If you have your heart set on becoming a personal assistant, but don’t know how to take that first step, we’re here to help! For over 20 years, Tiger has…
When it comes to communicating effectively, the saying ‘treat people how you would like to be treated’ doesn’t always ring true. We all respond differently to different ways of communicating, so as a personal or executive assistant, to get the best out of your manager you should understand this difference and change how you interact accordingly.
This is your emotional intelligence (EQ): the intangible social skills needed to communicate effectively and one of the top traits of a personal assistant. It is more than just a management buzzword and in today’s business environment it is arguably more important than IQ – research has shown that people with average IQs outperform those with the highest IQs 70% of the time¹.
Those in executive assistant jobs and personal assistant jobs tend to have high EQs as they need to be comfortable with seamlessly modifying their emotions, accommodating egos and being flexible with the individual they are supporting. This will help you to establish an effective partnership, which is ultimately better for the company and your job satisfaction.
EQ is particularly useful when dealing with a difficult executive. In these situations, you will be required to call on all the skills of a PA to get the right information out of them. Learning how to tolerate a lack of communication and being able to get to the bottom of unclear directions will ensure you have a productive working relationship and could even secure you influence. Here are some important points to consider:
Understand what matters to your Principal
As the eyes and ears of senior management, it is a PA or EA’s job to understand what motivates them. An executive’s job is to protect the primary objectives of the business – i.e. its financial position or its public reputation. So when communicating up, always make it clear how what you are saying relates back to the key areas of the business (and what could happen if it is not actioned) to get the best results.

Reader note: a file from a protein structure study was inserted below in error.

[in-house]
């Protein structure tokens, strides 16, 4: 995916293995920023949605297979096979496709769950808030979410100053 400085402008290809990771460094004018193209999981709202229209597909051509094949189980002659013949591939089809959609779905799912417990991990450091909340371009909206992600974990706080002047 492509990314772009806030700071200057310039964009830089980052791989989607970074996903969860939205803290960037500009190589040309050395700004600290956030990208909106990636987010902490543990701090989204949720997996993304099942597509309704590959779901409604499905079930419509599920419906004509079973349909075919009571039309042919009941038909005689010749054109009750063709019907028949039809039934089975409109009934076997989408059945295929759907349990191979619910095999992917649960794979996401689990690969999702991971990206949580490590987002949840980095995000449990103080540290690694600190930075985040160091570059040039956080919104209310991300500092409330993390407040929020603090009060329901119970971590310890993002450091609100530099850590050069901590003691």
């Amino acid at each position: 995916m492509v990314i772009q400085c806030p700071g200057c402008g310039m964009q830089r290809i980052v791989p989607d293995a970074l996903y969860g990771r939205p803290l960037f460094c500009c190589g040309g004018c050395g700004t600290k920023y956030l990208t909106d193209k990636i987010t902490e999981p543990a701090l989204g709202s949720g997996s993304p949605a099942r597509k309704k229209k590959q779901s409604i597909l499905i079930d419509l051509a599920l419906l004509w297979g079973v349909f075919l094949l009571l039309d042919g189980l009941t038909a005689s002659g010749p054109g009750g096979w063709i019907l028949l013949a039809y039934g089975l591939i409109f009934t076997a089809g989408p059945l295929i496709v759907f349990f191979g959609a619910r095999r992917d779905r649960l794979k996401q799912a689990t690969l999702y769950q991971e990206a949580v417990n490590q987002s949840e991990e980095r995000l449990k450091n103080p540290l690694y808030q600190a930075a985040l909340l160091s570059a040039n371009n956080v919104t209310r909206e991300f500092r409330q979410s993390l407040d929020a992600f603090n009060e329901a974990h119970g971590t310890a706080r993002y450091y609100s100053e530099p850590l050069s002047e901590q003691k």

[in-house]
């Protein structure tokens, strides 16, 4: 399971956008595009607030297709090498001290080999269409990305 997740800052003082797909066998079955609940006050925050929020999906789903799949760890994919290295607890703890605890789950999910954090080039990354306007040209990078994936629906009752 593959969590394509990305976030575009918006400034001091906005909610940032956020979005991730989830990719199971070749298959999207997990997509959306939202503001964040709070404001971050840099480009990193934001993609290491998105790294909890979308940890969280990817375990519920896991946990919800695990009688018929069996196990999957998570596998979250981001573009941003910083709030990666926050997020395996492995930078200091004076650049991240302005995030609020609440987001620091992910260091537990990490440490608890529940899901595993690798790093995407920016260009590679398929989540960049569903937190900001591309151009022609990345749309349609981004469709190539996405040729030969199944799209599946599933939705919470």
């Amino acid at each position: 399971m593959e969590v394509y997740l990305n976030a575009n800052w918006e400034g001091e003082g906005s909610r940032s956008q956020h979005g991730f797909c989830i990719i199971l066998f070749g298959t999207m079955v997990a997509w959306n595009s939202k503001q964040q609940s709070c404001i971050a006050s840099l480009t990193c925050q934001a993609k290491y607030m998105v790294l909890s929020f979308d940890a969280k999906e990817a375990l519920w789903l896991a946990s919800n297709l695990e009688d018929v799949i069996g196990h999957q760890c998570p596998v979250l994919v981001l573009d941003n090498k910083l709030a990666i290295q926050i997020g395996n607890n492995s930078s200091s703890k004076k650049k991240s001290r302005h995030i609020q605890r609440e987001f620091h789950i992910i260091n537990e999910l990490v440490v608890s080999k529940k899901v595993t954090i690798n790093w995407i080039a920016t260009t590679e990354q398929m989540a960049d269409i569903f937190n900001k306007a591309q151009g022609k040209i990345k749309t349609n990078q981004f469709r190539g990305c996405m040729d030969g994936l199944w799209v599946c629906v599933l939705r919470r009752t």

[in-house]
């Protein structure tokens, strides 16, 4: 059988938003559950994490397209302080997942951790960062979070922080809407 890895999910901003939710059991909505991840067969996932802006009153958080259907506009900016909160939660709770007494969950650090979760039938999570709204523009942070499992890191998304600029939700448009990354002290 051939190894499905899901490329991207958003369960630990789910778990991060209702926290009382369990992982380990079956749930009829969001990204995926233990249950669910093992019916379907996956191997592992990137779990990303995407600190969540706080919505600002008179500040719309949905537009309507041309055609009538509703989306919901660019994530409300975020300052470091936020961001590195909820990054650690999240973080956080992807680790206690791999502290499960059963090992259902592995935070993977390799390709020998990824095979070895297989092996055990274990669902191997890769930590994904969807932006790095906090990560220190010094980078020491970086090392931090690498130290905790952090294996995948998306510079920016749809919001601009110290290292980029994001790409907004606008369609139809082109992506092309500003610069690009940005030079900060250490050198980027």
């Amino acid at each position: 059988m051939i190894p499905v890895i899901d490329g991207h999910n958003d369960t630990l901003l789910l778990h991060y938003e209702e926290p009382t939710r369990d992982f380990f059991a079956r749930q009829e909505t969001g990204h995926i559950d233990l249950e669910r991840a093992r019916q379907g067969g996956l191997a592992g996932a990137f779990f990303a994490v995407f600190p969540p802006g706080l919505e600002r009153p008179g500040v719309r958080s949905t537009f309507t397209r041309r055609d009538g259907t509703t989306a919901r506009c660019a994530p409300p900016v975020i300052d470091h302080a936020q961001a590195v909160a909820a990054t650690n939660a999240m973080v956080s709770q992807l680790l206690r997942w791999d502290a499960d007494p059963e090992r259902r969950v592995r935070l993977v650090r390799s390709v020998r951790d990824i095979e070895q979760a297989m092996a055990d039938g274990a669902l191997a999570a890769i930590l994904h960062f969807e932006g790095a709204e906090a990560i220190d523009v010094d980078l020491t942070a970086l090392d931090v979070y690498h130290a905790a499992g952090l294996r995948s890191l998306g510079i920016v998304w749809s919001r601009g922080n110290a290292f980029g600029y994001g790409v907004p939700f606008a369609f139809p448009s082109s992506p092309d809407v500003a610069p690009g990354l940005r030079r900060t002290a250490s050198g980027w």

Ask the right questions
When asking for information, always be specific so there is no risk of ambiguity and be assertive to convey a sense of urgency. Whether you are communicating in writing, on the phone or in person, asking the right questions will get you the right answers. Use your one-to-one time effectively by preparing well and leading with the most important points you need decisions to be made upon. You can ease the decision-making process further by anticipating the options available to the executive, leaving them with ‘yes’ or ‘no’ decisions to make.
Leave the detail for in-person meetings
Long emails rarely get read by time-short executives, so keep the detail for when you have your next meeting with them, instead of attempting to get answers in writing. Always follow up decisions made during conversations with an email, so you are both clear on the next action points.
Be aware of your own strengths and weaknesses. You could inadvertently be contributing to a breakdown in communication by not understanding the areas you could improve upon. It is useful to regularly undertake a self-assessment, not just in preparation for your appraisal, so that you can identify the areas you might need to dedicate more time to. This can help you to address areas of concern with training before it affects your working relationships.
If you’re an aspiring personal assistant, read more about what a PA does in their day-to-day job, and for more expert advice on the role, read our guide to becoming a PA. When you feel ready to explore new employment opportunities, register with us today or apply for jobs directly on the website.
¹Research from Emotional Intelligence, Why It Can Matter More Than IQ (1995), by Daniel Goleman